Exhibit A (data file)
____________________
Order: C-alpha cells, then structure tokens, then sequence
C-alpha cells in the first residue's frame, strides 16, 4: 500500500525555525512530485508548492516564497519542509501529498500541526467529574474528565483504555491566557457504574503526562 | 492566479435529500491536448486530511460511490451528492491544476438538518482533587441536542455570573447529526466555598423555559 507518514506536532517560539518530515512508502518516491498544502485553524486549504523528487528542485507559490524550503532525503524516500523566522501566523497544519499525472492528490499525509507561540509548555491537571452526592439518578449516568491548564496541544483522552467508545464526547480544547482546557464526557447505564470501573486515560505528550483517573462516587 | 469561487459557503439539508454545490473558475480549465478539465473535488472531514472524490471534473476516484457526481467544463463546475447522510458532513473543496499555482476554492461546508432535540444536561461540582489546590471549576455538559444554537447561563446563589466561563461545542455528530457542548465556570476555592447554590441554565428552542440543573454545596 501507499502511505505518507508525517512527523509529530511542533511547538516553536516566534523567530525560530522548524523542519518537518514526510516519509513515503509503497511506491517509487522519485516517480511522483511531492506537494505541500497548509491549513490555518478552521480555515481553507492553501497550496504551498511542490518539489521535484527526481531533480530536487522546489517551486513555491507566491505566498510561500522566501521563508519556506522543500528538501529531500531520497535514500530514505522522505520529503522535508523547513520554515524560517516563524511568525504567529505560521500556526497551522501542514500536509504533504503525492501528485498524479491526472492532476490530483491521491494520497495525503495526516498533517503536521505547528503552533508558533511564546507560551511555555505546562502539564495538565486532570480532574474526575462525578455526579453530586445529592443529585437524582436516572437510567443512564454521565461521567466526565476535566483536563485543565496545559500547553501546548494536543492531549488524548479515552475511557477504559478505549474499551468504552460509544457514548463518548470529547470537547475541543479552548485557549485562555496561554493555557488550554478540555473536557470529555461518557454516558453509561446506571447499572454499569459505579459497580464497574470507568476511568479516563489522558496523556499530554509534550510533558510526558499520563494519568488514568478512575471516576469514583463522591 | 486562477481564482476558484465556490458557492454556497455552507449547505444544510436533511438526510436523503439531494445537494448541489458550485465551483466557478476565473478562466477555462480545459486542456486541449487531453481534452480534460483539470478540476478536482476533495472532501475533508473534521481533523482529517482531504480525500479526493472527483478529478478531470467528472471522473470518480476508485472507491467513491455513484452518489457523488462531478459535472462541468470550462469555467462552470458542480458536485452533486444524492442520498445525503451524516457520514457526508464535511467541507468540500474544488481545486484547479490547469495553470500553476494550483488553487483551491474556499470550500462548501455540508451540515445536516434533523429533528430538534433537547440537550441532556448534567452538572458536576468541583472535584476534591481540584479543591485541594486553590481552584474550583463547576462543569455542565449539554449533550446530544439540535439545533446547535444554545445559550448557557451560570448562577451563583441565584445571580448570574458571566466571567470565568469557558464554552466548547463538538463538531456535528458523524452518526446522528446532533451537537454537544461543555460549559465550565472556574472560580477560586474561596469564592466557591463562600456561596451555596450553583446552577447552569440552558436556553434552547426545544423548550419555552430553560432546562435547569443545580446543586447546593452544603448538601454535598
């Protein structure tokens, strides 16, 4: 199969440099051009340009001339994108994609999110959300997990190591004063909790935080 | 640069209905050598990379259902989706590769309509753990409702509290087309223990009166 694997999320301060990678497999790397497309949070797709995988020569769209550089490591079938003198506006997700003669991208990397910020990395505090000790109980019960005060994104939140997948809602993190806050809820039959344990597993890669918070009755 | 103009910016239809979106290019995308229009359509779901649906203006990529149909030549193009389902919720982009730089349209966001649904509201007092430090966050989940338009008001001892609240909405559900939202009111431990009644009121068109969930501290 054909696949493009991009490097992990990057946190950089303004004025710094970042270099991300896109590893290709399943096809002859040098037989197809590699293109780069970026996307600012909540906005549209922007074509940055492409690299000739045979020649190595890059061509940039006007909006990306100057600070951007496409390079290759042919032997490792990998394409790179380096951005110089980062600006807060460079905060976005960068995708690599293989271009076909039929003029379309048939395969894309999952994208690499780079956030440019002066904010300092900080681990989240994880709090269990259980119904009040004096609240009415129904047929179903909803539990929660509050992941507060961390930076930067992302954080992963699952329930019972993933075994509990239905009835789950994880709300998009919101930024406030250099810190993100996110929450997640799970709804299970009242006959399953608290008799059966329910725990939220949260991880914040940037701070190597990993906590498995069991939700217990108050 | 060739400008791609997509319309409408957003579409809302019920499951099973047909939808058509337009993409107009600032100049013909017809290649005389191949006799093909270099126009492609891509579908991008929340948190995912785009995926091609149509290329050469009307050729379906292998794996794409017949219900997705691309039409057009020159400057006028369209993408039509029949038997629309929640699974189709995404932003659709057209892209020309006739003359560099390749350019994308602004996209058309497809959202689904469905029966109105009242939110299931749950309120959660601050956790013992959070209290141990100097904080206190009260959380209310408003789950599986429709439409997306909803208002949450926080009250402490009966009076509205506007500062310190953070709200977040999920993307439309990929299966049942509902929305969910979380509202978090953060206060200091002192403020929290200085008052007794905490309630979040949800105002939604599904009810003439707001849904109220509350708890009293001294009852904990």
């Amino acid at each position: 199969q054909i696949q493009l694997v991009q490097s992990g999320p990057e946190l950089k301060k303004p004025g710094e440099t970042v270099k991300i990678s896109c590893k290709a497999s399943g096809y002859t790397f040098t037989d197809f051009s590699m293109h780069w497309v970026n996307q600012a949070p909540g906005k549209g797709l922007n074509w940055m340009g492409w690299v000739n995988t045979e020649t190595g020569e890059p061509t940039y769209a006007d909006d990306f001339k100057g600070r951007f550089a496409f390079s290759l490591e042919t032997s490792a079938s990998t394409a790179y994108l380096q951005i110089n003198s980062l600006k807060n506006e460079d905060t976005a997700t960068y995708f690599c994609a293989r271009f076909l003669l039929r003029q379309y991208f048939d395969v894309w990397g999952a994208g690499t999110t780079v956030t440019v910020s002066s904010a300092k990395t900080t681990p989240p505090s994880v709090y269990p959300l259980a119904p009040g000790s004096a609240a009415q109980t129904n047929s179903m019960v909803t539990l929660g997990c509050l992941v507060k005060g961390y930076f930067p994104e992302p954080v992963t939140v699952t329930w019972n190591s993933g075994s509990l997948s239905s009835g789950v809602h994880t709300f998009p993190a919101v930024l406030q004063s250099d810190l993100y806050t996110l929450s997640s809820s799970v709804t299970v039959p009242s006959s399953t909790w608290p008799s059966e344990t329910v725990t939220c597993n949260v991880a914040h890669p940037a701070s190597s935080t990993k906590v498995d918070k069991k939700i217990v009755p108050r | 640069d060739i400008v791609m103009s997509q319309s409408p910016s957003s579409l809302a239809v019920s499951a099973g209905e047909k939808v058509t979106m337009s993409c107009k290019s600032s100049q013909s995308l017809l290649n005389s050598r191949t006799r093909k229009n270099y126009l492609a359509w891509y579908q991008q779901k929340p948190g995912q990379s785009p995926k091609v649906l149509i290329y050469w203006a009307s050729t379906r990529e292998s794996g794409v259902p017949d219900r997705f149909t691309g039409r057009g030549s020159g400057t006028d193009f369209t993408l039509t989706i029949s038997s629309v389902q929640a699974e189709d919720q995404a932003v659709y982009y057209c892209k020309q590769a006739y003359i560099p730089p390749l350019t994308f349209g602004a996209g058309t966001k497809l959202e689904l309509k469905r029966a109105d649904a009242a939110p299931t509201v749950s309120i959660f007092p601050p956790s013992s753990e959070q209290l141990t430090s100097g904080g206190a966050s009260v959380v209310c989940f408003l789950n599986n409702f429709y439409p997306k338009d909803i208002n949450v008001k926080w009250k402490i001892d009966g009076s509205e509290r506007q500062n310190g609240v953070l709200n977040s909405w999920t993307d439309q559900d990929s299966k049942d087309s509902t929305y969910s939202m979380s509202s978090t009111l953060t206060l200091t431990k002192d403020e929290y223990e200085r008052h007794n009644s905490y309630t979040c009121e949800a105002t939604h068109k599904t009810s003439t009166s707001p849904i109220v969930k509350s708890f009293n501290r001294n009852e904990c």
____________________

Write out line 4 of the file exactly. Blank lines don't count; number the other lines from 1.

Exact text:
């Amino acid at each position: 199969q054909i696949q493009l694997v991009q490097s992990g999320p990057e946190l950089k301060k303004p004025g710094e440099t970042v270099k991300i990678s896109c590893k290709a497999s399943g096809y002859t790397f040098t037989d197809f051009s590699m293109h780069w497309v970026n996307q600012a949070p909540g906005k549209g797709l922007n074509w940055m340009g492409w690299v000739n995988t045979e020649t190595g020569e890059p061509t940039y769209a006007d909006d990306f001339k100057g600070r951007f550089a496409f390079s290759l490591e042919t032997s490792a079938s990998t394409a790179y994108l380096q951005i110089n003198s980062l600006k807060n506006e460079d905060t976005a997700t960068y995708f690599c994609a293989r271009f076909l003669l039929r003029q379309y991208f048939d395969v894309w990397g999952a994208g690499t999110t780079v956030t440019v910020s002066s904010a300092k990395t900080t681990p989240p505090s994880v709090y269990p959300l259980a119904p009040g000790s004096a609240a009415q109980t129904n047929s179903m019960v909803t539990l929660g997990c509050l992941v507060k005060g961390y930076f930067p994104e992302p954080v992963t939140v699952t329930w019972n190591s993933g075994s509990l997948s239905s009835g789950v809602h994880t709300f998009p993190a919101v930024l406030q004063s250099d810190l993100y806050t996110l929450s997640s809820s799970v709804t299970v039959p009242s006959s399953t909790w608290p008799s059966e344990t329910v725990t939220c597993n949260v991880a914040h890669p940037a701070s190597s935080t990993k906590v498995d918070k069991k939700i217990v009755p108050r | 640069d060739i400008v791609m103009s997509q319309s409408p910016s957003s579409l809302a239809v019920s499951a099973g209905e047909k939808v058509t979106m337009s993409c107009k290019s600032s100049q013909s995308l017809l290649n005389s050598r191949t006799r093909k229009n270099y126009l492609a359509w891509y579908q991008q779901k929340p948190g995912q990379s785009p995926k091609v649906l149509i290329y050469w203006a009307s050729t379906r990529e292998s794996g794409v259902p017949d219900r997705f149909t691309g039409r057009g030549s020159g400057t006028d193009f369209t993408l039509t989706i029949s038997s629309v389902q929640a699974e189709d919720q995404a932003v659709y982009y057209c892209k020309q590769a006739y003359i560099p730089p390749l350019t994308f349209g602004a996209g058309t966001k497809l959202e689904l309509k469905r029966a109105d649904a009242a939110p299931t509201v749950s309120i959660f007092p601050p956790s013992s753990e959070q209290l141990t430090s100097g904080g206190a966050s009260v959380v209310c989940f408003l789950n599986n409702f429709y439409p997306k338009d909803i208002n949450v008001k926080w009250k402490i001892d009966g009076s509205e509290r506007q500062n310190g609240v953070l709200n977040s909405w999920t993307d439309q559900d990929s299966k049942d087309s509902t929305y969910s939202m979380s509202s978090t009111l953060t206060l200091t431990k002192d403020e929290y223990e200085r008052h007794n009644s905490y309630t979040c009121e949800a105002t939604h068109k599904t009810s003439t009166s707001p849904i109220v969930k509350s708890f009293n501290r001294n009852e904990c």